The Atlanta Charter
THE NEXT CHAPTER OF THIS STORY OF AMERICA'S MARCH INTO WAR came on the morning of August 15, 1941. The headlines in the morning newspapers told that Roosevelt and Churchill had met at sea in Placenta Bay off the coast of Newfoundland--the President on the Augusta, the Prime Minister on the Prince of Wales, surrounded on deck by a numerous entourage of the highest ranking military and naval dignitaries of both countries and in the sea by an imposing fleet and with a sky full of protecting war planes. When it ended the President and the Prime Minister issued what they called a Joint Declaration. The most important parts of that document were the first three paragraphs:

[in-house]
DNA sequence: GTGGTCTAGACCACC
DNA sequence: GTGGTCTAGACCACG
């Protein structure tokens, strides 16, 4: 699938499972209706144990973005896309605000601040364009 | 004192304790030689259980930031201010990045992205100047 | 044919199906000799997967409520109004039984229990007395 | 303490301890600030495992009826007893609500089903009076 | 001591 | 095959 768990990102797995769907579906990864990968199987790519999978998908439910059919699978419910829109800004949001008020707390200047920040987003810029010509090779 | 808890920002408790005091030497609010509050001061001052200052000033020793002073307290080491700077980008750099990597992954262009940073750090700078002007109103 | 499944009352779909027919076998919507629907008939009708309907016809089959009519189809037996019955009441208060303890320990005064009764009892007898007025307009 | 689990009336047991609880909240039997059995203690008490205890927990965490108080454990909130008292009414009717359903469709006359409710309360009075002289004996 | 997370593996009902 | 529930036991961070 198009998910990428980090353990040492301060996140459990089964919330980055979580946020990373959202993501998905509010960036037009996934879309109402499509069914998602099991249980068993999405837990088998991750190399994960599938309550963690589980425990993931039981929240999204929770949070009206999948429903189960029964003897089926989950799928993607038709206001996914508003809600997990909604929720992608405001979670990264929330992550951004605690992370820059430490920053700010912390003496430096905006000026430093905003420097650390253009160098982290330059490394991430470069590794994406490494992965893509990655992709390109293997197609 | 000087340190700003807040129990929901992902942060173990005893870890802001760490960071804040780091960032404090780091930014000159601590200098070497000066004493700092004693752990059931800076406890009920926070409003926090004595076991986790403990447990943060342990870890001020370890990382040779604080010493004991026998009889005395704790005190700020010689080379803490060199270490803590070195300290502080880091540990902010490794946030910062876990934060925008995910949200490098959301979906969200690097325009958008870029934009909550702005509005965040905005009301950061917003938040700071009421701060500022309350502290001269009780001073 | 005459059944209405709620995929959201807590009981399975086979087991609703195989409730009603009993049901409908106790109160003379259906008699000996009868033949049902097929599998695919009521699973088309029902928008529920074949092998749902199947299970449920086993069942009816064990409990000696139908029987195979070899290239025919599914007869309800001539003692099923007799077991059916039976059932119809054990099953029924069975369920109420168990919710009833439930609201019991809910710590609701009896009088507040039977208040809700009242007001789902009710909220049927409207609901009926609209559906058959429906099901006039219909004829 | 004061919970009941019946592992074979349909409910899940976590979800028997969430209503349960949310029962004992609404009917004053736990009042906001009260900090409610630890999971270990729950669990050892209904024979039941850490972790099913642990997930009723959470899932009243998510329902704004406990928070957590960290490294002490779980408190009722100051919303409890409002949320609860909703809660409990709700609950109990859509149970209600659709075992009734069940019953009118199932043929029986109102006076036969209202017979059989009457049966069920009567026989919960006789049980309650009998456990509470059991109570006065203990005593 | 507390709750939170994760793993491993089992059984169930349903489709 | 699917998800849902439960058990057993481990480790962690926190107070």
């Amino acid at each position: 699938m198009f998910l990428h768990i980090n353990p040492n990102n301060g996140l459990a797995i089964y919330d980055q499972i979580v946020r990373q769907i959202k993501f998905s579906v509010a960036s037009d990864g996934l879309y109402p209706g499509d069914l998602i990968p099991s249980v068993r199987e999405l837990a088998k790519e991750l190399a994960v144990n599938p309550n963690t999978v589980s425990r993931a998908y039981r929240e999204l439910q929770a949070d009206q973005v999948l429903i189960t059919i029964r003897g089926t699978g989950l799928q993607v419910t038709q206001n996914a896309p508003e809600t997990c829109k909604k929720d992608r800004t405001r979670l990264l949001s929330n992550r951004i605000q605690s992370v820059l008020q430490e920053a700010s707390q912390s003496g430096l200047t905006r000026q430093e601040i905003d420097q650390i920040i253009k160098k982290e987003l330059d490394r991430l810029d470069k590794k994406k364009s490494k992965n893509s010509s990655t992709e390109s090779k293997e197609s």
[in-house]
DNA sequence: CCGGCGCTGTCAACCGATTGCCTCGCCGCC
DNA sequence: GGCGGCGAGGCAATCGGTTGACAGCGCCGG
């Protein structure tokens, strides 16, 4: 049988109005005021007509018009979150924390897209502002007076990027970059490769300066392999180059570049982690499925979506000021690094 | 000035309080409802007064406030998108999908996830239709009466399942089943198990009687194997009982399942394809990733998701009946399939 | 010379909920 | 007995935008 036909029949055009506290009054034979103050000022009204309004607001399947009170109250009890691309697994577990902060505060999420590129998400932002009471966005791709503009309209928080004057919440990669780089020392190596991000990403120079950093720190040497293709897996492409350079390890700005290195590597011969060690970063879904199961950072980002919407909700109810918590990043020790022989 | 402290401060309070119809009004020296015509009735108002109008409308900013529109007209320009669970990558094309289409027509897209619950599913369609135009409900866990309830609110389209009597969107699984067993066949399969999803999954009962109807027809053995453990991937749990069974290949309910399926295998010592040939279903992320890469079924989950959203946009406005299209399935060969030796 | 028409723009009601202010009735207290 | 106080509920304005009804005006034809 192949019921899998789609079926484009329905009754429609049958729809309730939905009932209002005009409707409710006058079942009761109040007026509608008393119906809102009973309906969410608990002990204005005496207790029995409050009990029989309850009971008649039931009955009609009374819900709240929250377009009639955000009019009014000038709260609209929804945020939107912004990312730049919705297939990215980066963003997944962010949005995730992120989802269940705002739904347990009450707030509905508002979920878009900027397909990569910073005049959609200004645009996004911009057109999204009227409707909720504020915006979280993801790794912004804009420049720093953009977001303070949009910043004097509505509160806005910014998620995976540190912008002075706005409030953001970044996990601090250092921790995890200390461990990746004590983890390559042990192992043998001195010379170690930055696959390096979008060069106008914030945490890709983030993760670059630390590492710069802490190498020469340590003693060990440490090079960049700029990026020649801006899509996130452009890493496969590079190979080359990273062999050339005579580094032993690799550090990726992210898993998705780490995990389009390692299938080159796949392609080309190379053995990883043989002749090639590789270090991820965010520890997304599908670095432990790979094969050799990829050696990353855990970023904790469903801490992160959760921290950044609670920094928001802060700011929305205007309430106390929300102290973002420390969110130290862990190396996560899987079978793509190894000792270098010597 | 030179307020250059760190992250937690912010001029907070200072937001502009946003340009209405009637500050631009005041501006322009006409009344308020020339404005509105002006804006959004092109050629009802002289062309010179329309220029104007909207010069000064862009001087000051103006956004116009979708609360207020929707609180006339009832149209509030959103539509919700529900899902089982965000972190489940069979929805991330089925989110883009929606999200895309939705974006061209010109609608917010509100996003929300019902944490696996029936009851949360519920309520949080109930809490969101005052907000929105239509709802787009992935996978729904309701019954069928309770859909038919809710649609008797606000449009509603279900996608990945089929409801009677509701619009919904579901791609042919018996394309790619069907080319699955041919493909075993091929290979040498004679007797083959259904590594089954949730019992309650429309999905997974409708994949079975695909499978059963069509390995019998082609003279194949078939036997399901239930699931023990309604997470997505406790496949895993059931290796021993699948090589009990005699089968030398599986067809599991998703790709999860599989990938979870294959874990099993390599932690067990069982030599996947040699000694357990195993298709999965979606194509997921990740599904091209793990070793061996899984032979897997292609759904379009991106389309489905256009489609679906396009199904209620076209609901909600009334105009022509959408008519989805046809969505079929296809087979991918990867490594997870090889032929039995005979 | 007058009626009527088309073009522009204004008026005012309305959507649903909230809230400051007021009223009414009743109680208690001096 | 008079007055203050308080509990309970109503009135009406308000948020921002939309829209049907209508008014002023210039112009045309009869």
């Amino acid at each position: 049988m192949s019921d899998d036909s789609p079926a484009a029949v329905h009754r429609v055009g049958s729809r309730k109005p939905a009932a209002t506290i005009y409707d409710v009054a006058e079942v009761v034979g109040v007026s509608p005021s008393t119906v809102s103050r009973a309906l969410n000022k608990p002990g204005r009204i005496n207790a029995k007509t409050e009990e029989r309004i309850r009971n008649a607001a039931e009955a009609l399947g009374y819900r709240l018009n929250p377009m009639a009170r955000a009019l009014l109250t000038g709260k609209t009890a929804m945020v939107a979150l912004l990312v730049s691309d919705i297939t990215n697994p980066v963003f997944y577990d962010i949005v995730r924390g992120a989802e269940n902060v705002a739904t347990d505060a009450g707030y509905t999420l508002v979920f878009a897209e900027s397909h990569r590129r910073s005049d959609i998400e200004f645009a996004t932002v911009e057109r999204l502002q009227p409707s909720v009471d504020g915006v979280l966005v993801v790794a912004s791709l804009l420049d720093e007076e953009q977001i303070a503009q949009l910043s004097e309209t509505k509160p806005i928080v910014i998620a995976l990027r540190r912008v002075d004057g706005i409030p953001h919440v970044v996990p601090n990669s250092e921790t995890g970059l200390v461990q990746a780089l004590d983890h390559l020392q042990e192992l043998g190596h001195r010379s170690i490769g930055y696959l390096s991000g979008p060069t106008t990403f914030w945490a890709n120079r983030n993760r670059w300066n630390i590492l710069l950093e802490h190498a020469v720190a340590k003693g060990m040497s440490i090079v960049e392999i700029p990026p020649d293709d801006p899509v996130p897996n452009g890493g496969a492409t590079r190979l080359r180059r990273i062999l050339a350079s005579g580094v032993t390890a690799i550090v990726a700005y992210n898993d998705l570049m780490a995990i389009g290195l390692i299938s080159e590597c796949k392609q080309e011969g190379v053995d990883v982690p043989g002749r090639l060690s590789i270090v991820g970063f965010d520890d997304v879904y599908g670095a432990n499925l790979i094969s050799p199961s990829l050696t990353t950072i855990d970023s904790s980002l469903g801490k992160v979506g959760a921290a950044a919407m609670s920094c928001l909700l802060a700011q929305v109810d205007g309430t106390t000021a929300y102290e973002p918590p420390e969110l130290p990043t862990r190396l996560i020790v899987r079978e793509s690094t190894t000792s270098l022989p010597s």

"First, their countries seek no aggrandizement, territorial or otherwise.
"Second, they desire to see no territorial changes that do not accord with the freely expressed desires of the peoples concerned.
"Third, they respect the right of all peoples to choose the form of government under which they will live and they wish to see sovereign rights and self-government restored to those who have been forcibly deprived of them."
There were other clauses--to open to all, victor and vanquished alike, access to the raw materials and trade of the world, to promote the fullest collaboration of all peoples for improved economic conditions; a peace in which all men may dwell in safety; the freedom of the seas to all and the abandonment of the use of force as an instrument of national defense.